Mon Dieu! Quebec Company Creates the Azkarra; 0-60 in 2.5 Seconds
The Canadian province of Quebec has a history of churning out offbeat, low-production speed machines. Blame the six months of winter or the intoxicating effects of pure maple syrup; whatever the reason, enterprising gearheads living in New England’s tuque have a habit of building their own cars.
From the Dubuc Tomahawk, an all-electric 2+2 promising 0-60 miles per hour in three seconds, to the sheep’s-head ugly (but fast) HTT Pléthore, there’s no shortage of cars being designed and built in La Belle Province. Now, another Quebec-based company, Girfalco, intends to increase that number with its new three-wheeled EV — the Azkarra.
We are living in a time where three-wheeled cars are no longer a joke banished to the dustbin of old Mr. Bean episodes. With a significant heaping of Hammond Help, the Morgan 3-Wheeler possesses James Dean levels of cool in some circles, while the Polaris Slingshot and Can-Am Spyder are common enough that they no longer cause mini-riots at every fuel stop.
The Azkarra stands on a trio of rubber donuts and is offered in two versions. The base Azkarra is a rear-wheel drive affair with 100 peak horsepower on tap. The S model cranks up the joie de vivre by tripling the fun to 301 peak horsepower. All-wheel drive means three-wheel drive for the S, equipped as it is with three electric motors.
Both are advertised with a minimum range of 200 km, or just over 120 miles in Freedom Distance. The company estimates the base Azkarra will sprint to 60 mph in 4.5 seconds, while the S will turn the trick in only 2.5 seconds. That’s Bugatti Veyron performance territory. A curb weight of 1058 pounds for the base model and 1,124 lbs for the S certainly help these acceleration numbers.
The estimated price is decidedly un-Veyron, though, with the Azkarra retailing for $67,500 and the Azkarra S for $97,500 in the land of hockey sticks. At today’s exchange rate, that’s $51,643 and $74,795 American. This is beyond “Kids, check the couch for change!” money, but it does represent a decent price point for something which will scamper to 60 mph like a stabbed rat. Girfalco does plan to certify their cars for registration in the U.S.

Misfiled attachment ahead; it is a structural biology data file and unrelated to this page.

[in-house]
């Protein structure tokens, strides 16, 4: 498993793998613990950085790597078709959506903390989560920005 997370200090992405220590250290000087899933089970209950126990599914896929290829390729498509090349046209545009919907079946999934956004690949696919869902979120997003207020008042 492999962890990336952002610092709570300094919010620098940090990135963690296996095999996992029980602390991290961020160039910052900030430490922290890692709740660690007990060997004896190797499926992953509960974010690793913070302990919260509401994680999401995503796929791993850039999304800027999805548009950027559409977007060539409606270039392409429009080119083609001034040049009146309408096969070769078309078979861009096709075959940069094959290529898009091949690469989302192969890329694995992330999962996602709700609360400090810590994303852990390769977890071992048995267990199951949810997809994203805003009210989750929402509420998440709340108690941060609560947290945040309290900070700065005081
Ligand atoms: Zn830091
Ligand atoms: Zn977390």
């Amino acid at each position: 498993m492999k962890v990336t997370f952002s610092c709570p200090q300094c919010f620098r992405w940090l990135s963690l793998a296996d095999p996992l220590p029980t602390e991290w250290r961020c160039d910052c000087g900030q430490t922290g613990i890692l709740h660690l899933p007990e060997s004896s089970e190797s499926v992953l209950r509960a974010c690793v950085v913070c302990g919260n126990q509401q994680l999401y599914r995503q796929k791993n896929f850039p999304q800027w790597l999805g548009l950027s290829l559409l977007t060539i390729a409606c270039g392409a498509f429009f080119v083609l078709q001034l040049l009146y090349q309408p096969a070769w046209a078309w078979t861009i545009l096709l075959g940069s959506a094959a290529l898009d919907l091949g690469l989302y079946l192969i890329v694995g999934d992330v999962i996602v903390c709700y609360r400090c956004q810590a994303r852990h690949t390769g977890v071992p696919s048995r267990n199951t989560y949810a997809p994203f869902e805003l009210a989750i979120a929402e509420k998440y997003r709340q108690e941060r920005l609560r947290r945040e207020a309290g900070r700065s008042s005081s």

Unsurprisingly, it is said that the Azkarra and Azkarra S will enjoy extremely low production numbers, meaning you’re unlikely to see one yourself on the way to the Montreal F1 race. A total of 100 cars are planned over the next four years. Production is set to begin this year, with the first deliveries scheduled for the jaunty months of spring.
JuniperBug on Jan 26, 2017
You can't really write an article about Quebec 3 wheelers without mentioning Campagna, which has been cranking out different iterations of the T-Rex for about 20 years or so. They're expensive, but when I occasionally see one on the road, I'm always struck by how low-slung they are, and that's while in my lowered Miata. They're claimed to corner at 1.3g despite being on relatively pedestrian rubber (BF Goodrich Comp2) and are powered by a big-bore sport bike engine - currently BMW's, although they used Kawasaki and others in the past. Interesting, if expensive, machines.
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